National Endowment for the Arts Statement on the Death of NEA Jazz Master Chico Hamilton
It is with great sadness that the National Endowment for the Arts acknowledges the passing of 2004 NEA Jazz Master Foreststorn “Chico” Hamilton, who was not only a subtle, creative drummer, but also a skillful bandleader who continually discovered talented newcomers.
As a teenager, Hamilton played regularly with a band that included Charles Mingus, Dexter Gordon, and Illinois Jacquet. He joined Lena Horne's band in 1948 and was an original member of the Gerry Mulligan Quartet.
In 1955, he formed the Chico Hamilton Quintet. One of the important West Coast bands, the quintet made their film debut in the movie The Sweet Smell of Success, as well as highlighting Jazz on a Summer's Day. Over the years, Hamilton's bands had various personnel, but the quality of the musicianship remained high. Some of the players Hamilton nurtured in his bands include Jim Hall, Eric Dolphy, Ron Carter, Arthur Blythe, Larry Coryell, and John Abercrombie.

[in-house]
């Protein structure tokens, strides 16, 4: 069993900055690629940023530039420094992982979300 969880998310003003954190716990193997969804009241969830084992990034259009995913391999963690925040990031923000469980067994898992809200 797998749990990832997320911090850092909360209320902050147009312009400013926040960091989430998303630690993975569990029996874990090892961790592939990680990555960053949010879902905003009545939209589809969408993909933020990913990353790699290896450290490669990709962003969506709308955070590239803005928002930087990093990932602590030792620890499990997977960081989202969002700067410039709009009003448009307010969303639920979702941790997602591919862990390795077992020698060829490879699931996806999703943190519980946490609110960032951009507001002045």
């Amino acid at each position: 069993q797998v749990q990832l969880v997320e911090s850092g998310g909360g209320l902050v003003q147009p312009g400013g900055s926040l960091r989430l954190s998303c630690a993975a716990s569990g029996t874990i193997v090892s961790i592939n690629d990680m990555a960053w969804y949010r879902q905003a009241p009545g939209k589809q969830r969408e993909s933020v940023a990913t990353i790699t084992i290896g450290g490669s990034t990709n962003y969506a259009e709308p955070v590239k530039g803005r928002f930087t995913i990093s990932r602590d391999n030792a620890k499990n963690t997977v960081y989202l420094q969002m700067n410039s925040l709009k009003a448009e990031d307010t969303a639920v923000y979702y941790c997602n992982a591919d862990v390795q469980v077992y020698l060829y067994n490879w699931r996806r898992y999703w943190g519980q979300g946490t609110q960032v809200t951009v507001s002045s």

During the 1960s, Hamilton formed a company to score feature films and commercials for broadcast and in 1987, he formed a new quartet called Euphoria. Never one to rest on his laurels, Hamilton released four new albums in 2006 in celebration of his 85th birthday. In 2007, he was a member of the NEA's National Council on the Arts, the advisory body for the agency.
In a 2003 NEA interview with Molly Murphy, Chico said of his playing, "You create a mood. That's the only thing you can do—the music's already here. It's been here. It's all around us. So what you do, you take a little bit of this, a soupçon of that, and you put it together and you create a mood. That's all we can do."